9 September 2014

Captain Edwin Milward Charrington

Edwin Milward Charrington, was born in London in 1891 and lived with his parents and sister at Eton Terrace, a few doors down from Lt Col Papillon's London flat.

Charrington had been about to move to China when war broke out but immediately put his job with the Union Insurance Company of Canton on hold and promptly enlisted in the Essex Regiment - most likely because his father Harry had been born in Chigwell and had also served during the Boer War.

Edwin joined 3rd Battalion but was immediately attached to 1st Battalion of the Sussex Regiment and sent to France to fight with them in February 1915, around the time the West Ham Battalion were still recruiting.

On the 5th of May, 1915 he was severely wounded during fighting at Fortun. His left arm was thoroughly shattered by shrapnel in an explosion which also tore off his nose completely and inflicted severe damage to the rest of his head. 

Incredibly, due to the skill of surgeons, he recovered his health and confidence and by November 1915, while the Hammers were on the troopship Princess Victoria sailing to France, he was working with the Army Signal Service in Bletchley Park, intercepting German communications traffic. Yet, he made continual requests to return to a combat role - despite having to wear an aluminium prosthetic ‘tin’ nose and other shocking disfigurements, including a "red, permanent deformity of the face".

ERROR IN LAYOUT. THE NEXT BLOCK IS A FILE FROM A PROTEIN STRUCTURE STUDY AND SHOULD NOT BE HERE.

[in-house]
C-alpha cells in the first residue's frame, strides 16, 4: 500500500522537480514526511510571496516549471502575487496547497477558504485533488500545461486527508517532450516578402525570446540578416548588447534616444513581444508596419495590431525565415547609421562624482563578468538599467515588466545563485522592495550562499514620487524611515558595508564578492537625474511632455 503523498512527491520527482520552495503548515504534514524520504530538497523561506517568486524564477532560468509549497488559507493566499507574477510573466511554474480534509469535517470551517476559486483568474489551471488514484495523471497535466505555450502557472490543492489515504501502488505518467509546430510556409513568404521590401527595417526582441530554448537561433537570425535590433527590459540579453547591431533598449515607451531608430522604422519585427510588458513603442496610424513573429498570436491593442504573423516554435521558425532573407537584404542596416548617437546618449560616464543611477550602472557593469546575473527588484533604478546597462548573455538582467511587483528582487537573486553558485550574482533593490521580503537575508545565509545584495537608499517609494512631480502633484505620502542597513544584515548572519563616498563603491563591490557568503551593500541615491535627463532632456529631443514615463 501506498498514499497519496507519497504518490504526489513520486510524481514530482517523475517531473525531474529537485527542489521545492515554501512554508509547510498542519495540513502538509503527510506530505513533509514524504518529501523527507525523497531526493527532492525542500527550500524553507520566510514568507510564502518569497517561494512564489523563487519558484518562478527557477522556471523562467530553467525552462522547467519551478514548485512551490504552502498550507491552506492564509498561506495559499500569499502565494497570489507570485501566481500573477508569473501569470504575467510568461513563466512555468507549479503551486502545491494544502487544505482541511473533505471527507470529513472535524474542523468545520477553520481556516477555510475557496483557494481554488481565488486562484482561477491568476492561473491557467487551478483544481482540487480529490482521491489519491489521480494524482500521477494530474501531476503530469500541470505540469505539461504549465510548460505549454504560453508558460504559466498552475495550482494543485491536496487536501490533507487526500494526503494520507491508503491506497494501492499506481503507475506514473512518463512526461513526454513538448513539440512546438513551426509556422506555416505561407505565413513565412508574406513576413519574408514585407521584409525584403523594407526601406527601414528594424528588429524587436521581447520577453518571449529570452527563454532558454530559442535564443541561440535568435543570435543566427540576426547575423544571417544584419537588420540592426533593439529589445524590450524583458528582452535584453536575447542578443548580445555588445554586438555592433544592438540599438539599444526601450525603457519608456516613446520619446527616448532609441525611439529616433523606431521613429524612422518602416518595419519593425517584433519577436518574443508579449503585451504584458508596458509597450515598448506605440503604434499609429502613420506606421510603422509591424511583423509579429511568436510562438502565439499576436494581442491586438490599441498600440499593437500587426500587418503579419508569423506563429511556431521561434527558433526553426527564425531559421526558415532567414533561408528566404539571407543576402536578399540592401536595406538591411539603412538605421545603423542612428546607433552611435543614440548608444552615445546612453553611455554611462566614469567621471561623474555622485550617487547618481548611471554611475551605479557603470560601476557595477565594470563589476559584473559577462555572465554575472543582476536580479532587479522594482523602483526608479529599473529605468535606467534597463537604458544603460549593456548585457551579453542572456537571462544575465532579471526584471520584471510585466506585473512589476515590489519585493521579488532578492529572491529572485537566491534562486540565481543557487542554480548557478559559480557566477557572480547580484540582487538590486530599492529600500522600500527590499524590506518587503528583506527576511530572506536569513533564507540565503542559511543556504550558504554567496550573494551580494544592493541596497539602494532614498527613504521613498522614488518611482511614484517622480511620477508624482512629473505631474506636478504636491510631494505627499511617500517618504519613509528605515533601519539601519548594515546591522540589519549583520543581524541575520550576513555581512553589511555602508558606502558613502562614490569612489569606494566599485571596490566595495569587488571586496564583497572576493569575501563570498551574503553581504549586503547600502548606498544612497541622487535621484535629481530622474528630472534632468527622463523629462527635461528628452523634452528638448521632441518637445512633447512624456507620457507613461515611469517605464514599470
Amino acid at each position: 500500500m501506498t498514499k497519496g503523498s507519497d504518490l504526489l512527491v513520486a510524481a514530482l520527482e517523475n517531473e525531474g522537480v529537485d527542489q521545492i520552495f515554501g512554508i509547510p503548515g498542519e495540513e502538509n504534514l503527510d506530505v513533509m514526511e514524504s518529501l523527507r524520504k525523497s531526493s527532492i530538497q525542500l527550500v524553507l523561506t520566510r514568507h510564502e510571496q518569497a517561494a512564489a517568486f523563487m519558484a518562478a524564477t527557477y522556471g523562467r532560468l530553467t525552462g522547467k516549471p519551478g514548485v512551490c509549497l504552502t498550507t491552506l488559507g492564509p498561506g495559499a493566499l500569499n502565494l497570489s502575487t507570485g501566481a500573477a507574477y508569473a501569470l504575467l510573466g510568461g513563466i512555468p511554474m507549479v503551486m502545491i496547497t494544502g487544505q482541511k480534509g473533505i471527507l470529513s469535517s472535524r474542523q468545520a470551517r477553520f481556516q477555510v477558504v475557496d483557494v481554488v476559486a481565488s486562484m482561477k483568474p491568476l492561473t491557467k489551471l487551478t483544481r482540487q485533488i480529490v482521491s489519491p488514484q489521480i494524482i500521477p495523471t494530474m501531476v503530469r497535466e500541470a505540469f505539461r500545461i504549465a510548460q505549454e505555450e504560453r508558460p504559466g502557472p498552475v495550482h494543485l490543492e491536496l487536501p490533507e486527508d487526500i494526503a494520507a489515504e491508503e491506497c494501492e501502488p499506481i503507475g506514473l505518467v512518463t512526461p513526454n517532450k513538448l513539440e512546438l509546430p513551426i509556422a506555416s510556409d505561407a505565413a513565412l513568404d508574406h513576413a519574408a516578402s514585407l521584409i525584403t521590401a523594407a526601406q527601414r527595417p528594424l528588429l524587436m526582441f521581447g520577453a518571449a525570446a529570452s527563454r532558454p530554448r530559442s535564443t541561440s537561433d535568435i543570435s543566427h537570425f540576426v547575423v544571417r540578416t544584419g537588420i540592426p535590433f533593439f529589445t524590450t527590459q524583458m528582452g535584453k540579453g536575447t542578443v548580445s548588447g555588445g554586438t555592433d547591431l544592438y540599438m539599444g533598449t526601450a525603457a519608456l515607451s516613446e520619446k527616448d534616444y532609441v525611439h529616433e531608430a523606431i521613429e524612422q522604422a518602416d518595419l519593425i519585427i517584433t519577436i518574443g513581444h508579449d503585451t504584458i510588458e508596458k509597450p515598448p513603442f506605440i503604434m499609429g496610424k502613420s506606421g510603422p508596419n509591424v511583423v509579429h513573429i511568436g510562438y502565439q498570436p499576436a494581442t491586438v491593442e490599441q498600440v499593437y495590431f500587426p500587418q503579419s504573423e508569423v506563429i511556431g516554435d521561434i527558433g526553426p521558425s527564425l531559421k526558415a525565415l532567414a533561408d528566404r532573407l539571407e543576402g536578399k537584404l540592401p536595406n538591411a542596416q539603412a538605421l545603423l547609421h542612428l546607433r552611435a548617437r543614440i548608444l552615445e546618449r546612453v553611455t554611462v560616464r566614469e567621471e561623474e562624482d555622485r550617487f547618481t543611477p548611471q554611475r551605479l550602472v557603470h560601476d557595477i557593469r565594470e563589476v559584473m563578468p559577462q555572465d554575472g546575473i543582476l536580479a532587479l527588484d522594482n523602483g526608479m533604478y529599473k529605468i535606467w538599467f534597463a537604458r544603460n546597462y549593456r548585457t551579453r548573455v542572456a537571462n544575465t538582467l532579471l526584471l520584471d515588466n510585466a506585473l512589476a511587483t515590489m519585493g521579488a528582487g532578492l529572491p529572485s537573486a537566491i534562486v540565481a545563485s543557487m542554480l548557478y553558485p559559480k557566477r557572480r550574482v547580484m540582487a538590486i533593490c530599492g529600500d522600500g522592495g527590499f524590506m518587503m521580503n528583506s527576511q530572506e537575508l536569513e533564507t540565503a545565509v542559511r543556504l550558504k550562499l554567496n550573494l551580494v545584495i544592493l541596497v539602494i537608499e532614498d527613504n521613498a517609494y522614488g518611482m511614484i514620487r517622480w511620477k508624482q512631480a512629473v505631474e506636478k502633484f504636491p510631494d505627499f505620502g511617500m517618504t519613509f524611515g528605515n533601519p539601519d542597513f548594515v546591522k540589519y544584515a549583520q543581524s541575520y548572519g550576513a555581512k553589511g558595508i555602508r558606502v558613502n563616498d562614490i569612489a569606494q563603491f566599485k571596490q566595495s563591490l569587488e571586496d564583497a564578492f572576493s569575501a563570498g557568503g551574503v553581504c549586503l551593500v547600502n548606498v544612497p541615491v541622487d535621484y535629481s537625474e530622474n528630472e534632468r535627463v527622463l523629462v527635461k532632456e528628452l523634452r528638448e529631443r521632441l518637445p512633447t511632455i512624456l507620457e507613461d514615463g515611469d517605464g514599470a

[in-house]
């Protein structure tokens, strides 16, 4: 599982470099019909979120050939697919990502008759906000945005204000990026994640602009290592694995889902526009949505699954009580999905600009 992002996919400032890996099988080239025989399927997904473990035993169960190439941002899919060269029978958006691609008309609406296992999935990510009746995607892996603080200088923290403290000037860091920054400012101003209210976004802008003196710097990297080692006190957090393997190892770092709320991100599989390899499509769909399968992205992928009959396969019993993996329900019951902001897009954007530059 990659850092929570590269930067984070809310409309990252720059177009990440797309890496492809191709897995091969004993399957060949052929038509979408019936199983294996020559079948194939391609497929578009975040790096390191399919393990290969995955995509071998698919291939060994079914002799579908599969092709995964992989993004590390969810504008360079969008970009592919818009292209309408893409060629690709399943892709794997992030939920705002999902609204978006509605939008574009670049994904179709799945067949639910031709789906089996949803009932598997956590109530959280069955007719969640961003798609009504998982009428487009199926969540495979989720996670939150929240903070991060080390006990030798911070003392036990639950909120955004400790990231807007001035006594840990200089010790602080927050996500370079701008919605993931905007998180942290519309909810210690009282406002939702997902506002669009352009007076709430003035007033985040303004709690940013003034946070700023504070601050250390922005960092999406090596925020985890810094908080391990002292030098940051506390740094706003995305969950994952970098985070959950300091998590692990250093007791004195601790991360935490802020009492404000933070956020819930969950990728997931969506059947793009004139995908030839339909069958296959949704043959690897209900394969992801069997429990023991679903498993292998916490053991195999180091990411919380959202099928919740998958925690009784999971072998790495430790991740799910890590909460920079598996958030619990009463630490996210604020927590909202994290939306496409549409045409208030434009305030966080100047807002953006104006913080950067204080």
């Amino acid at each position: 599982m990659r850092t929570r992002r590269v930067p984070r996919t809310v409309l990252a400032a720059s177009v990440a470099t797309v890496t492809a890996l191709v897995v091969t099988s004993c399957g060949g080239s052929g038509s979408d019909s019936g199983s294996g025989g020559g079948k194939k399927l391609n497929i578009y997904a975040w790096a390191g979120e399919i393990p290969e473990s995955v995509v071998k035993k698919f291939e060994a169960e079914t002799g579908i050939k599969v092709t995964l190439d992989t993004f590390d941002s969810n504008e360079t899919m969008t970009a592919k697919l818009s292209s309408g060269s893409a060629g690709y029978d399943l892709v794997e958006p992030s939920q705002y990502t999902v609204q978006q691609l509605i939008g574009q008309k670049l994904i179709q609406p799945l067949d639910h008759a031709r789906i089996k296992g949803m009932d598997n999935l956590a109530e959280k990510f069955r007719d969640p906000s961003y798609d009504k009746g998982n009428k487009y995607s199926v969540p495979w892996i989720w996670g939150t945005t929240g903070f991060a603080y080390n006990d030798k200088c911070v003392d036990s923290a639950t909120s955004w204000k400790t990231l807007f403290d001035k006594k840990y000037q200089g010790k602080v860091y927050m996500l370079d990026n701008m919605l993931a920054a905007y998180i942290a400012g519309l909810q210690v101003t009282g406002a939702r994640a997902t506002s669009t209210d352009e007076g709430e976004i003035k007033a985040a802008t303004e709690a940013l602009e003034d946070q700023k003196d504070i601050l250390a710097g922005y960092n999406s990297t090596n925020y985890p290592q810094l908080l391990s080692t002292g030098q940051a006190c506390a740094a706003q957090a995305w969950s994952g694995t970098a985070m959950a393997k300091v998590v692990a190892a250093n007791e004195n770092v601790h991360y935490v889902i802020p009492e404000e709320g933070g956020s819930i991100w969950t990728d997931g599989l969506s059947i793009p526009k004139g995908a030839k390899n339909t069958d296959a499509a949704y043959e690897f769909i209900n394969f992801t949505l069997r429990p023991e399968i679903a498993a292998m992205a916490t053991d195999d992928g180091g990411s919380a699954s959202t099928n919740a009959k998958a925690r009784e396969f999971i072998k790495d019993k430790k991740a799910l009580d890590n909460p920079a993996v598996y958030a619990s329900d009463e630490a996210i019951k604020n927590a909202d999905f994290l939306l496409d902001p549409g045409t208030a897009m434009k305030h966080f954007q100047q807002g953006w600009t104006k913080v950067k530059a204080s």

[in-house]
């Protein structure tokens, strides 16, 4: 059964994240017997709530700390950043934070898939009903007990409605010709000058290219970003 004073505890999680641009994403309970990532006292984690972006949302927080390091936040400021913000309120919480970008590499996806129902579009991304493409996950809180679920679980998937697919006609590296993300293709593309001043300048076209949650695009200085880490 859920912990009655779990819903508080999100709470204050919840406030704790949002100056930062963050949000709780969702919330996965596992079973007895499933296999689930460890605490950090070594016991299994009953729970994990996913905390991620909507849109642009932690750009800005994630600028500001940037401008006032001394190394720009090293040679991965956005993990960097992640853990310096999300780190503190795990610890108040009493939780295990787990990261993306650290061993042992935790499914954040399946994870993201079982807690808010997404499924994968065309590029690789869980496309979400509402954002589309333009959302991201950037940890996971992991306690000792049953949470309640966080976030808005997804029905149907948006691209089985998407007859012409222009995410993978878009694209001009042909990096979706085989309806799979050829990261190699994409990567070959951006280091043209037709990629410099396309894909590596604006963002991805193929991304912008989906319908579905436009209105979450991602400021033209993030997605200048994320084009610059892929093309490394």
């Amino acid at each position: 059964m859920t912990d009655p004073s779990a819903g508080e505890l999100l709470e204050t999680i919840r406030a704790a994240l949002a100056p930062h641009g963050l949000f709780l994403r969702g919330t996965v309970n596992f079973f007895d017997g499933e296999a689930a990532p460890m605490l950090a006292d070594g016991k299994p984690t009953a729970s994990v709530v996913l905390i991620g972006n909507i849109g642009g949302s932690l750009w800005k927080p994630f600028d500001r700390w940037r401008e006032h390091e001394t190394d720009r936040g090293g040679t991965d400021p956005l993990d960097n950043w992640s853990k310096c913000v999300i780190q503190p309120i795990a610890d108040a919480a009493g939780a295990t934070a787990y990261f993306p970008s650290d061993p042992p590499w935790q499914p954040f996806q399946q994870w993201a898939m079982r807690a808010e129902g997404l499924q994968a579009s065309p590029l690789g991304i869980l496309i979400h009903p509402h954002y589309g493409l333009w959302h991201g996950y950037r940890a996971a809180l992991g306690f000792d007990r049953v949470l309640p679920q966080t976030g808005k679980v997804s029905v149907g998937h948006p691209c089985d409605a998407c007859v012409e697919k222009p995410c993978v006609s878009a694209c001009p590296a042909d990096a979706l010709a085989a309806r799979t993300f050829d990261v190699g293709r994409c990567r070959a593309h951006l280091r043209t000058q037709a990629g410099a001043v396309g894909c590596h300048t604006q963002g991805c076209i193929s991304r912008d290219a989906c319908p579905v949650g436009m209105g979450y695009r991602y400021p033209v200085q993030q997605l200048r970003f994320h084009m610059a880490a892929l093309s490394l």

Arriving at the West Ham Battalion on the 2nd of June, 1916, he was quickly appointed as  A Company's Commander and was a very popular Officer, no doubt due to his supreme confidence and "Carry On" attitude, despite being exempt from route marching due to obviously difficult respiration and severe discomfort in both wet and dry conditions.

He served during the Somme fighting with the Hammers, up until their action in November 1916 on the formidable Quadrilateral/Heidenkopf positions outside of Serre where he was seen to be killed while leading A Company in the first attacking wave. Sadly, his body was never found and he still lies somewhere in that mud and clay today. Only his name remains on the memorial at Thiepval. In his condolence letter to the family, Colonel Carter stressed that he had "the greatest regard for him and a high opinion of his capabilities as an Officer". 

Edwin Charrington was a very brave young man, a real character, "beloved by all who knew him". He was only 25 years old when he was killed in action, fighting for his country and the West Ham Pals.

In 2014, a musical play was performed by the Claygate Dramatic Society, directed by Belita Charrington, the wife of his direct descendant, Simon Charrington. They dramatised Edwin's last moments of life on 13th November 1916 and, somewhat touchingly, the audience were invited to join in with a hearty rendition of "I'm Forever Blowing Bubbles".

photos courtesy of the Charrington family